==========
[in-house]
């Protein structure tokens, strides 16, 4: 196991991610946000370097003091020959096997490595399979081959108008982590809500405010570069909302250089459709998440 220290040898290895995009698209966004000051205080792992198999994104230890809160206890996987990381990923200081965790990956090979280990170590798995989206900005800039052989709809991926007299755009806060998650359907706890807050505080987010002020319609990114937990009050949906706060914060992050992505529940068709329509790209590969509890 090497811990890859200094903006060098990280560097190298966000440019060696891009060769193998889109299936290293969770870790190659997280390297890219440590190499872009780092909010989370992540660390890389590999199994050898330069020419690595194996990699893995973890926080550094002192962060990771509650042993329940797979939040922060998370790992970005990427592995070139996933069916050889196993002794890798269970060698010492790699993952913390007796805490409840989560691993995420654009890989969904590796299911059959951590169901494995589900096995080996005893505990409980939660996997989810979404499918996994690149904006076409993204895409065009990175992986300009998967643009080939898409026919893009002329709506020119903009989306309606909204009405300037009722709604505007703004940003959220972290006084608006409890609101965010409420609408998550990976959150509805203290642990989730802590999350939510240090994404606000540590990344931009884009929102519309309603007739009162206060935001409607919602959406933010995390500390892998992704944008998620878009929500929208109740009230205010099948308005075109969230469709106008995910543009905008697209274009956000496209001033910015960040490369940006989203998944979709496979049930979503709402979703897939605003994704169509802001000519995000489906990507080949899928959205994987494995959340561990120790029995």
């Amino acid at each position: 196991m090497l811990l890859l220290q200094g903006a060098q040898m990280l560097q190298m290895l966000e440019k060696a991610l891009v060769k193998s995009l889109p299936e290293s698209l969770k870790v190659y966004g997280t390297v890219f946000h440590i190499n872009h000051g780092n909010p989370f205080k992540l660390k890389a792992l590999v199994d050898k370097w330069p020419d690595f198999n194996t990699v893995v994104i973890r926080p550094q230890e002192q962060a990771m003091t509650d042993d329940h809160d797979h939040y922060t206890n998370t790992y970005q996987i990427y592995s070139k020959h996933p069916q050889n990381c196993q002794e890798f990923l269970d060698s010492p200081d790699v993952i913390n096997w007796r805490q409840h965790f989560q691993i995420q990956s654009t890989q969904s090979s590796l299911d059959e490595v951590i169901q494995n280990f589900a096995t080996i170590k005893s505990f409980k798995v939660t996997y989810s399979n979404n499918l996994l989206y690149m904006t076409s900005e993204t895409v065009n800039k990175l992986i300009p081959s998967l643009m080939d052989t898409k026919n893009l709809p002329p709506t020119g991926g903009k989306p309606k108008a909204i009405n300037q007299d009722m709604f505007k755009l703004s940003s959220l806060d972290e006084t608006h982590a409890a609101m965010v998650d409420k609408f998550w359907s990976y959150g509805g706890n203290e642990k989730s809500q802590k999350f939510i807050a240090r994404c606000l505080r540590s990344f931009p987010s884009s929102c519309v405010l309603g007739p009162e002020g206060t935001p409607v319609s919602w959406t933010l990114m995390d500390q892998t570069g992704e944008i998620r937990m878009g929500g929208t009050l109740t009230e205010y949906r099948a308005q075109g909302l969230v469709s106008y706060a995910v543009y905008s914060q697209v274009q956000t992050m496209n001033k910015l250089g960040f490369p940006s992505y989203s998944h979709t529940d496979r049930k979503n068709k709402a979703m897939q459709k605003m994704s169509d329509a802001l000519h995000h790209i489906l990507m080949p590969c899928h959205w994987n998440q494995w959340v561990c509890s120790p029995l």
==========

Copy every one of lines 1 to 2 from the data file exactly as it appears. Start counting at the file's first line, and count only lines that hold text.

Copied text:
[in-house]
């Protein structure tokens, strides 16, 4: 196991991610946000370097003091020959096997490595399979081959108008982590809500405010570069909302250089459709998440 220290040898290895995009698209966004000051205080792992198999994104230890809160206890996987990381990923200081965790990956090979280990170590798995989206900005800039052989709809991926007299755009806060998650359907706890807050505080987010002020319609990114937990009050949906706060914060992050992505529940068709329509790209590969509890 090497811990890859200094903006060098990280560097190298966000440019060696891009060769193998889109299936290293969770870790190659997280390297890219440590190499872009780092909010989370992540660390890389590999199994050898330069020419690595194996990699893995973890926080550094002192962060990771509650042993329940797979939040922060998370790992970005990427592995070139996933069916050889196993002794890798269970060698010492790699993952913390007796805490409840989560691993995420654009890989969904590796299911059959951590169901494995589900096995080996005893505990409980939660996997989810979404499918996994690149904006076409993204895409065009990175992986300009998967643009080939898409026919893009002329709506020119903009989306309606909204009405300037009722709604505007703004940003959220972290006084608006409890609101965010409420609408998550990976959150509805203290642990989730802590999350939510240090994404606000540590990344931009884009929102519309309603007739009162206060935001409607919602959406933010995390500390892998992704944008998620878009929500929208109740009230205010099948308005075109969230469709106008995910543009905008697209274009956000496209001033910015960040490369940006989203998944979709496979049930979503709402979703897939605003994704169509802001000519995000489906990507080949899928959205994987494995959340561990120790029995």